Friday, August 14, 2015

Challenges await Israeli diplomacy - Zalman Shoval

by Zalman Shoval

"Gone are the hopes of an actual agreement on final status. But that doesn't mean Obama or his secretary of state have abandoned the idea altogether … even if progress means more tension with Israel's prime minister."

Israel will have to pass two crucial tests in the coming weeks, both of which are expected to impact its relations with the United States. The first test involves the Iranian nuclear deal. Its make or break point is several weeks away. The other test, involving the Palestinians, will immediately follow. 

Is U.S. President Barack Obama willing to let another failure on the Palestinian front eclipse what he considers his signature foreign policy accomplishment -- the Iran nuclear deal? Opinions vary. Aaron David Miller, an adviser on the Middle East in multiple administrations, recently penned an article in the Washington Post in which he elaborated on Obama's state of mind. 

"The president has certainly sobered [on the peace process] ... and lowered his expectations," he wrote. 

"Gone are the hopes of an actual agreement on final status. But that doesn't mean Obama or his secretary of state have abandoned the idea altogether … even if progress means more tension with Israel's prime minister." 

Miller's article dovetails with the rhetoric of American and European officials. Another related development involves the French government's efforts to jump-start the peace talks, led by French Foreign Minister Laurent Fabius. The French initiative came about in phases. Initially, Fabius declared that France would draft a new U.N. Security Council resolution to replace Resolution 242 from 1967. That resolution, which was adopted in the wake of the Six-Day War, stopped short of calling for a full Israeli withdrawal from the land it had captured and made any such withdrawal contingent on establishing secure borders. 

It is safe to assume that France has coordinated its moves with the United States, at least when it comes the key provisions of the plan. France knows full well that without Washington's blessing, the draft resolution will be derailed by a American veto (or a veto threat) like the ones that came before it. The next phase was Fabius' visit to Jerusalem and Ramallah. During that visit, Israel said it was against plans that dictate the terms of a deal. The French plan, Israel said, was contrary to the principle of holding direct talks with no preconditions because it considered the creation of a Palestinian state within 18 months a done deal.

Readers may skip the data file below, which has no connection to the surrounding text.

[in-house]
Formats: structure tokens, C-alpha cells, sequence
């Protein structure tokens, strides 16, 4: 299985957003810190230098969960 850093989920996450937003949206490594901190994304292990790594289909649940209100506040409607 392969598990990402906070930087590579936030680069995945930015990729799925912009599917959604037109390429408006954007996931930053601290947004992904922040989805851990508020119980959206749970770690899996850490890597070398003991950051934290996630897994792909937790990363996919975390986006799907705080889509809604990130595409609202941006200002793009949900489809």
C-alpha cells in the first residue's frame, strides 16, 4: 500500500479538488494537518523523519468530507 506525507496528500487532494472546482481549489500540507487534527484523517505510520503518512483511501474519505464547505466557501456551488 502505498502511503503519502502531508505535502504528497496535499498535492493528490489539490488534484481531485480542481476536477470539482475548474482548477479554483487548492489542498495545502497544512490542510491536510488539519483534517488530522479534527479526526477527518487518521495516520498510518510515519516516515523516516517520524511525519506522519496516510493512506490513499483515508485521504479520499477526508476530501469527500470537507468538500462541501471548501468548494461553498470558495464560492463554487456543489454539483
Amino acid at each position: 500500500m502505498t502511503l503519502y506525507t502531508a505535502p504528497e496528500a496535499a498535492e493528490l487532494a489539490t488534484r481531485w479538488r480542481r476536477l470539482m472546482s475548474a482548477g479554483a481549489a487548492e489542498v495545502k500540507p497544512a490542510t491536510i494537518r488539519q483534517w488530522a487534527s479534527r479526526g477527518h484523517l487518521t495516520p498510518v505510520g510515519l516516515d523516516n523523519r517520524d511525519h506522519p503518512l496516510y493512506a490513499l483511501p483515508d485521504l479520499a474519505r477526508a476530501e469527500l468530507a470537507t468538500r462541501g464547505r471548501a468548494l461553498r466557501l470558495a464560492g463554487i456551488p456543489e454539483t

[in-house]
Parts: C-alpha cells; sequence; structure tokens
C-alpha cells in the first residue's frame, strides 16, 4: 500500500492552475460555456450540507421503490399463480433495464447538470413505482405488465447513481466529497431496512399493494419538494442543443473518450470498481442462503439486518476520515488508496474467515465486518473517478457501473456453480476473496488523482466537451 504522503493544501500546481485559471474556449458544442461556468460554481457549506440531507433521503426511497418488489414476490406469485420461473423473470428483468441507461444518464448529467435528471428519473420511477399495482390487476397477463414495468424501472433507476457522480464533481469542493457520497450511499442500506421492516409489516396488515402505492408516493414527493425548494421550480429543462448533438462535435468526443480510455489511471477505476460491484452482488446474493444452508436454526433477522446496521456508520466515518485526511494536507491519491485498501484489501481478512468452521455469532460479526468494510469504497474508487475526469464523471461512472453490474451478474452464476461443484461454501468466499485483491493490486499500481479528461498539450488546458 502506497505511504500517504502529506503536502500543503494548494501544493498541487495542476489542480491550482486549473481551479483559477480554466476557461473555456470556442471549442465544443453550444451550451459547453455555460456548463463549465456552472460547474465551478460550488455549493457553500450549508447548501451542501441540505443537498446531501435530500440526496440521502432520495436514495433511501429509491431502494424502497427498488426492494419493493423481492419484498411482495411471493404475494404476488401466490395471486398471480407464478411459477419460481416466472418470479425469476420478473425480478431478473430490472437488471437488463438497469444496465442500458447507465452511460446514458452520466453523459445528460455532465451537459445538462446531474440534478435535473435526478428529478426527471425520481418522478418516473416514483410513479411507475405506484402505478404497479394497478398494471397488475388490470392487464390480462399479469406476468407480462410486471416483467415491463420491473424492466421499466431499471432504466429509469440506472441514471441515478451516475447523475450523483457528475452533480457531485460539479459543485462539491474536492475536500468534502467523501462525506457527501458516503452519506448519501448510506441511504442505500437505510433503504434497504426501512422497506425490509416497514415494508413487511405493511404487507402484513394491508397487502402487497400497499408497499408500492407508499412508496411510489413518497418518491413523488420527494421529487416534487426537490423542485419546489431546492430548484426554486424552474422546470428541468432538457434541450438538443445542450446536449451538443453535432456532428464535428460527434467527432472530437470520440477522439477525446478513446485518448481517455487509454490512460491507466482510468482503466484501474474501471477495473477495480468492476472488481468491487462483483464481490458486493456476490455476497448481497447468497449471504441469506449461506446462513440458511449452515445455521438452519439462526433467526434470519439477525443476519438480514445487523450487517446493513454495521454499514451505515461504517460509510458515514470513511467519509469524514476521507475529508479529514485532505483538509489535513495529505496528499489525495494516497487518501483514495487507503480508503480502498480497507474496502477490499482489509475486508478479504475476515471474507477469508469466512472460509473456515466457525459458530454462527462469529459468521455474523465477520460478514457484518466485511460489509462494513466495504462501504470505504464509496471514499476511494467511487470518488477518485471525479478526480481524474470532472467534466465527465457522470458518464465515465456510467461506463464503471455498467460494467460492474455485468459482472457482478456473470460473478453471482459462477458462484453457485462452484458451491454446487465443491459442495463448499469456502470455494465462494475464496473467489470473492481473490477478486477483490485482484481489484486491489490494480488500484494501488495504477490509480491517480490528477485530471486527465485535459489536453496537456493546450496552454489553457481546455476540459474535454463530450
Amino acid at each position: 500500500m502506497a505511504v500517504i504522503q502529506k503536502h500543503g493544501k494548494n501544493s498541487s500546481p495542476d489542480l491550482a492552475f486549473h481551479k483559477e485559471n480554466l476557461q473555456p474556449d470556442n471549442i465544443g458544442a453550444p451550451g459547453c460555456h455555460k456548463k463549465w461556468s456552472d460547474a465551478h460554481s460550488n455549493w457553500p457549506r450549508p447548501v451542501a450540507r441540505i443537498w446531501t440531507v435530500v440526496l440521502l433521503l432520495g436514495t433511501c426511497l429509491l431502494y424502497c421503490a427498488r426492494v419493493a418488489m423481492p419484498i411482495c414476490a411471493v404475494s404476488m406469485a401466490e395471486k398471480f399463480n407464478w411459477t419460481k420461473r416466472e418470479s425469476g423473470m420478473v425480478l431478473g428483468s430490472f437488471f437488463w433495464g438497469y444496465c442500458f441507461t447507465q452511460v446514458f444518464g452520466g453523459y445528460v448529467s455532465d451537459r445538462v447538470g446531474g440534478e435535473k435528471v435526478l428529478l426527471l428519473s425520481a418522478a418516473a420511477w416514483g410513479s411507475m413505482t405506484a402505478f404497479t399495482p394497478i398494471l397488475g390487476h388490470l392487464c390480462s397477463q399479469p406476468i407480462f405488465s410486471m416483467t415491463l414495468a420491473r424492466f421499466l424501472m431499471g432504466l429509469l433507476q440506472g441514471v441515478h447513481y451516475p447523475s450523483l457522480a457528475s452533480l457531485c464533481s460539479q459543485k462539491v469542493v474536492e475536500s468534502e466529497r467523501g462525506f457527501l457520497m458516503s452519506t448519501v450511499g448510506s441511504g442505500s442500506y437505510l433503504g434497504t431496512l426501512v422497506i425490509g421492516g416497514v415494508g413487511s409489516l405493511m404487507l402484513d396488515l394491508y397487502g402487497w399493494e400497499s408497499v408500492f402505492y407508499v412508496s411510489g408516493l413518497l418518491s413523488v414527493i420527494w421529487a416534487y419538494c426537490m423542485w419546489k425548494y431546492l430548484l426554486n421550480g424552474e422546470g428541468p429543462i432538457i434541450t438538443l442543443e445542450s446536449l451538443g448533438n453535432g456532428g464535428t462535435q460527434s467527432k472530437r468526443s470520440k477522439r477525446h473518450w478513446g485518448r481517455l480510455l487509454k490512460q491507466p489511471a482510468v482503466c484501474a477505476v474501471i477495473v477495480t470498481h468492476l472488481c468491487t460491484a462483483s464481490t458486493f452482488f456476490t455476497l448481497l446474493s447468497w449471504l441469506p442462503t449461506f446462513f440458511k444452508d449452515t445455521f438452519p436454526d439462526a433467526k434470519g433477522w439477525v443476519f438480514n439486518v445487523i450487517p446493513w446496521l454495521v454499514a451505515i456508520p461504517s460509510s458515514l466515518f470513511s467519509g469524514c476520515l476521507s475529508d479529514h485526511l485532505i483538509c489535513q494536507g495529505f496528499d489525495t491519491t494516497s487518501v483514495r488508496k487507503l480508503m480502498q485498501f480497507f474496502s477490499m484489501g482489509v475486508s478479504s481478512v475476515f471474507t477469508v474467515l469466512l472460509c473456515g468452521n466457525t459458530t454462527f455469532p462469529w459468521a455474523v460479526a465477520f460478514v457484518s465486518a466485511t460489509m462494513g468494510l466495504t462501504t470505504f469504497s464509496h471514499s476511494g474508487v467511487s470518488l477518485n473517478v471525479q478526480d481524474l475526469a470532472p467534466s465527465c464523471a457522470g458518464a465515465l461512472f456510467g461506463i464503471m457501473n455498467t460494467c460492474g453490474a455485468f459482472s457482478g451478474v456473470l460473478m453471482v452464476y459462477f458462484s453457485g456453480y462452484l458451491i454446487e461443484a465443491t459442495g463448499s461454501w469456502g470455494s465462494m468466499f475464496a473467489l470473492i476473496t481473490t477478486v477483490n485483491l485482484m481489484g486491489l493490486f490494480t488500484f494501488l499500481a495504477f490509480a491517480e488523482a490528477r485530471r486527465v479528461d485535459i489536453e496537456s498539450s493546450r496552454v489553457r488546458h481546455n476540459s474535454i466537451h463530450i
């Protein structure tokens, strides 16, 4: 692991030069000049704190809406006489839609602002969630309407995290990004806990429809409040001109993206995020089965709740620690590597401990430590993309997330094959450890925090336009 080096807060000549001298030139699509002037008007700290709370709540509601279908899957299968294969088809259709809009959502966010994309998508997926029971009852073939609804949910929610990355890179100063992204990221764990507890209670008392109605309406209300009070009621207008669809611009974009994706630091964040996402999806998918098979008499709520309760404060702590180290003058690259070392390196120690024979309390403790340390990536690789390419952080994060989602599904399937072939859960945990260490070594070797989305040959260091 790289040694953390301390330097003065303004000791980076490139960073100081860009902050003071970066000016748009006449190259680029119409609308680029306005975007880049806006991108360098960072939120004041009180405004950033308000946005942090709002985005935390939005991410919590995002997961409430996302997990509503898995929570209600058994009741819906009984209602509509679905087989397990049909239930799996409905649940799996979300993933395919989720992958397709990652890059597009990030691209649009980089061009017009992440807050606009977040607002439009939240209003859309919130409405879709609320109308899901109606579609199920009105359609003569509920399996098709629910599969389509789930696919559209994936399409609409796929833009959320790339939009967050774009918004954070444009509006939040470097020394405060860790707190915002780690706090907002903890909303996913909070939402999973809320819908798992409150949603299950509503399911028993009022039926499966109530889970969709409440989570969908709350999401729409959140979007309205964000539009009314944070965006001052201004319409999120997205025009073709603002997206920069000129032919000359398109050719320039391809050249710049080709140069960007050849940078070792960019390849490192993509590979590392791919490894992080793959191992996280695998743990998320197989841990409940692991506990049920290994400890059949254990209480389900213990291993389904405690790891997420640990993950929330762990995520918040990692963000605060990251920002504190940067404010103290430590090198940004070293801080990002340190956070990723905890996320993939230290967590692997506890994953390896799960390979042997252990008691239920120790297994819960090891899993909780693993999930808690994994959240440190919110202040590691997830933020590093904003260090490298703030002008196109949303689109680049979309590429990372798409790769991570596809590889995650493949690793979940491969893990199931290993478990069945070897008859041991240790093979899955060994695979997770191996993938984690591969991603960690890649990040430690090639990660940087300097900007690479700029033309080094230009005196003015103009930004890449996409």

The Palestinians were more elaborate in their reaction to the plan -- officials in Ramallah were rather satisfied with the general spirit of the plan, interpreting it as a victory for their strategy of gaining independence through the U.N. while consistently refusing to engage in meaningful talks with Israel. The Palestinians, true to their negotiating tactics, said they wanted make Israel pay a heavier price and introduced the following demands: a complete withdrawal to the pre-1967 borders with no land swaps; all of east Jerusalem to be part of the future Palestinian state; the upgrade of U.N. General Assembly Resolution 194 on refugees into a binding Security Council resolution; a construction moratorium in every Israeli community in Judea and Samaria; and the release all Palestinians held in Israeli jails. They also said they were categorically opposed to recognizing Israel as a Jewish state and would not demilitarize the future Palestinian state. 

A scenario in which France would accept the Palestinians' demands is far-fetched. That said, it might agree to ambiguous language that would serve their cause. 

Washington, it seems, has yet to make its mind up on the French initiative, nor has it insisted on following the traditional U.S. template for the peace process: direct talks, with no preconditions. 

Israeli diplomacy will have to grapple with these issues in the coming weeks.

Zalman Shoval


Copyright - Original materials copyright (c) by the authors.

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